■ ■ ■Following the considerations at the Board meeting last week, the Bank will operate in the money market today to reduce the cash rate from 6.5 per cent to 6.0 per cent.
This reduction essentially reflects a further improvement in the inflationary outlook. The Bank now expects underlying inflation to stay below 2½ per cent for the remainder of this financial year, and our assessment is for continued good inflation performance in 1997/98. This improvement in the inflation outlook is influenced by the strength of the exchange rate which, despite the volatility of last week, remains above its average of recent months. There is also further evidence from surveys of reductions in inflationary expectations, and the price deflators in the latest National Accounts confirm further falls in actual inflation.
Recent figures have had little effect on our assessment of economic growth in aggregate, although the balance is slightly altered. Confidence that investment will be a source of strength over the next year has increased, while the outlook for consumption is a likely more subdued. Overall, it is the Bank’s assessment that the economy has the capacity to grow a little faster without putting pressure on inflation. Today’s easing, together with the two earlier ones, should provide an environment for stronger employment growth, subject to appropriate wage restraint.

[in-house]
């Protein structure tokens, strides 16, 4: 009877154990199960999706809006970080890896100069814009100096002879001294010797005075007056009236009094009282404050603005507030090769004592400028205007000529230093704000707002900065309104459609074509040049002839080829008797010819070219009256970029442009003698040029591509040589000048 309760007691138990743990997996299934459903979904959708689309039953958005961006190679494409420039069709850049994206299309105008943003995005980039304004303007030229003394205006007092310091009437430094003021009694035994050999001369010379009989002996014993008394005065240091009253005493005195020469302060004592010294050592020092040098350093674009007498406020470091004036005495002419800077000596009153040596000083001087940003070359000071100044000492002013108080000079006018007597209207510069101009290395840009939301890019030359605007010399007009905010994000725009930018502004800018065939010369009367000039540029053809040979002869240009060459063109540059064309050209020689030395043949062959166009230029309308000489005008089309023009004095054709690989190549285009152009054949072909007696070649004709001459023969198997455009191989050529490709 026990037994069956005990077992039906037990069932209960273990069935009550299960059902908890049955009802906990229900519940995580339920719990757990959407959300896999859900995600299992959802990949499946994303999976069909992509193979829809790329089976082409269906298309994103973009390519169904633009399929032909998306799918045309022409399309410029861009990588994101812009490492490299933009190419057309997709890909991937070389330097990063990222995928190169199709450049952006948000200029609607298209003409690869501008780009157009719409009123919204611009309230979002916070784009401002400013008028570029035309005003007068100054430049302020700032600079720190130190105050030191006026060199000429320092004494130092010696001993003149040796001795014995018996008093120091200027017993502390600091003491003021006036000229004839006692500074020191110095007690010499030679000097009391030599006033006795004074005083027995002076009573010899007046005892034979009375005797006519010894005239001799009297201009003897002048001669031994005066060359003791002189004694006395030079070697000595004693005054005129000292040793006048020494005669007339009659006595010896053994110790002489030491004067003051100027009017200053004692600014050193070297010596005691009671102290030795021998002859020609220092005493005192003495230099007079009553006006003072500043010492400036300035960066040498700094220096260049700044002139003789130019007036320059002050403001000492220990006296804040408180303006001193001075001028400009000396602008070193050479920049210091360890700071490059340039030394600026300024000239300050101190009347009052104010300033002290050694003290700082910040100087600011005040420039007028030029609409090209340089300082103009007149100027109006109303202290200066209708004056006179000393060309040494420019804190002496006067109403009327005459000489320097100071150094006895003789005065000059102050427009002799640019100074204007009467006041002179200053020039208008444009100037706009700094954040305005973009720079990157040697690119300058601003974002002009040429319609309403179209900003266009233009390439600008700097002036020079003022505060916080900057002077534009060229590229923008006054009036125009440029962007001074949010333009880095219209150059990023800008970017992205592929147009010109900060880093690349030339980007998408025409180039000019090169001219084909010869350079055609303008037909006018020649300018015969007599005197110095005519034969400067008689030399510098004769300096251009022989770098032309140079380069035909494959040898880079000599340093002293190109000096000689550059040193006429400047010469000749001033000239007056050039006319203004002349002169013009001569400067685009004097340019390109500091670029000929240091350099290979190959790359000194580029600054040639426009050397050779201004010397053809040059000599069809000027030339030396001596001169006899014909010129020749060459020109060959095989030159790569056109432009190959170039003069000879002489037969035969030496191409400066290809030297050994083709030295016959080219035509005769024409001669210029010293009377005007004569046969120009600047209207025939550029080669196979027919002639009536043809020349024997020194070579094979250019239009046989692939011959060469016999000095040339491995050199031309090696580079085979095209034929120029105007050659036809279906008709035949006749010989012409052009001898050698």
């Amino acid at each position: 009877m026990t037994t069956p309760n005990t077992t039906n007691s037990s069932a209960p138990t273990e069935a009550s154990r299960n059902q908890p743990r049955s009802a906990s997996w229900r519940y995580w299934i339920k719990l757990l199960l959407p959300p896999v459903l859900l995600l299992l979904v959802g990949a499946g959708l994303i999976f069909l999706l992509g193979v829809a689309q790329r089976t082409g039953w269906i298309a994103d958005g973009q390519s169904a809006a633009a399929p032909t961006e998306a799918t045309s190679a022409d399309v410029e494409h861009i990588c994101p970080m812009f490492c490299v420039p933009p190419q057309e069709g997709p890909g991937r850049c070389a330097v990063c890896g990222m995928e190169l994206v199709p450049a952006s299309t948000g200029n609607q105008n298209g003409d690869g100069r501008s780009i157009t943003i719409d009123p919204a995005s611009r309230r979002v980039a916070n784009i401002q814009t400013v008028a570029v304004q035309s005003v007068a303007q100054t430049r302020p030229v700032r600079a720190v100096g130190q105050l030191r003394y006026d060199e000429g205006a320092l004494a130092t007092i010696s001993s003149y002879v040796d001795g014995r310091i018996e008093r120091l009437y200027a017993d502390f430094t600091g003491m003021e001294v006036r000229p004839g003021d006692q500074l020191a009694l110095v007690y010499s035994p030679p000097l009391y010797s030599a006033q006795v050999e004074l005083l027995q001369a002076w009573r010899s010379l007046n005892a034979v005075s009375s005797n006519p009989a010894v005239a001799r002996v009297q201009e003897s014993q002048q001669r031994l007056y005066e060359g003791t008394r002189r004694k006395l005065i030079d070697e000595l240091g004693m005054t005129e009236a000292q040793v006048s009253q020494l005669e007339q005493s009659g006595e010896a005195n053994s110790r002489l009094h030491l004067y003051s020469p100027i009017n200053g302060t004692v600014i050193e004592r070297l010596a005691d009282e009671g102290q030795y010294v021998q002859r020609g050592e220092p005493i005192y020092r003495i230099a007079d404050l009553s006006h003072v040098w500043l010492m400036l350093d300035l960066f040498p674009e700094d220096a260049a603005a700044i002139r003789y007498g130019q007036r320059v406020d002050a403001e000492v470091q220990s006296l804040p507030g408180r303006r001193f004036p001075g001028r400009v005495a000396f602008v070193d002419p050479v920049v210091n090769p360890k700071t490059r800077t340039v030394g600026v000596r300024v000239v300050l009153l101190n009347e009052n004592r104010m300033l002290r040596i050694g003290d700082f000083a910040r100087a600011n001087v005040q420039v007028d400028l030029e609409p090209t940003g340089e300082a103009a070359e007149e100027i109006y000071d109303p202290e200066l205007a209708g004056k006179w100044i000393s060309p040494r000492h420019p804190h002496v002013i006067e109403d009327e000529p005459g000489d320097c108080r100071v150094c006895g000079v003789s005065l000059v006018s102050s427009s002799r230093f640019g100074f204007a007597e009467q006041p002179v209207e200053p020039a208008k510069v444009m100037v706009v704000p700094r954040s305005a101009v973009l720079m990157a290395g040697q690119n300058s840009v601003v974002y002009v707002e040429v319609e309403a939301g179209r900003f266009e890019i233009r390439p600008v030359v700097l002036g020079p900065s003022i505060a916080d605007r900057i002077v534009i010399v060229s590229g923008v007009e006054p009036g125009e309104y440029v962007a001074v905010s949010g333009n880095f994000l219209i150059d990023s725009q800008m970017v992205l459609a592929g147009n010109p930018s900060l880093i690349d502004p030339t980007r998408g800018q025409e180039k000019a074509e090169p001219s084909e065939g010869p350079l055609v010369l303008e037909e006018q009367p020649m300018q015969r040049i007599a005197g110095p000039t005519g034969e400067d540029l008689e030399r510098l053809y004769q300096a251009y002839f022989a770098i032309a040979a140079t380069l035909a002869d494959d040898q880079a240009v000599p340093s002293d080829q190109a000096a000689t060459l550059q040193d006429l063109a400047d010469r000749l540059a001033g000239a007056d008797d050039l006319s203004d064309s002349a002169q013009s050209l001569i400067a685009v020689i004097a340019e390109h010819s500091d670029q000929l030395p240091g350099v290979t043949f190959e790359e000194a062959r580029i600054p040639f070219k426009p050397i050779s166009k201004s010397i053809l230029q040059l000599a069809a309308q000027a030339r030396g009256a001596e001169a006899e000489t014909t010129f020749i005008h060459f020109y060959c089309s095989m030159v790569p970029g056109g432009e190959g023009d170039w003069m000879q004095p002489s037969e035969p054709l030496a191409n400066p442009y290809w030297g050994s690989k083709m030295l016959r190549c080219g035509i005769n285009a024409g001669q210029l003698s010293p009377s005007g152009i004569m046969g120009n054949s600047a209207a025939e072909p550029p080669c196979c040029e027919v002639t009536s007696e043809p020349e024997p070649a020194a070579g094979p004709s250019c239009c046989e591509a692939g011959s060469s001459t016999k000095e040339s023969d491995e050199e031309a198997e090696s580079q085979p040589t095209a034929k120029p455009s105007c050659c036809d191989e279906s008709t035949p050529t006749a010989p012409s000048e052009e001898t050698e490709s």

Monetary policy should be forward looking and, to the extent possible, act pre-emptively. In the second half of 1994, when a rise in inflation threatened, monetary policy was tightened three times. These tightenings helped keep the increase in inflation to modest levels, thus allowing the economy to remain on a sustainable growth path. Over the past six months, with a pronounced fall in inflation in prospect, monetary policy has now been eased three times.
In responding to present circumstances, monetary policy remains focused on longer-term factors impinging on the economy, and on the outlook for inflation. Here the outlook for labour costs remains crucial. At present, aggregate wage developments are consistent with inflation staying at a 2 to 3 per cent average. Monetary policy is assuming, for the time being, that this will remain the case. However, if wages growth were to rise appreciably, either because of enterprise bargains or centralised decisions, there would be a severe squeeze on business, which is still coming to grips with the competitive, low inflation environment. Monetary policy would, in such circumstances, be set to preserve the favourable inflation outlook.
Source: Reserved Bank of Australia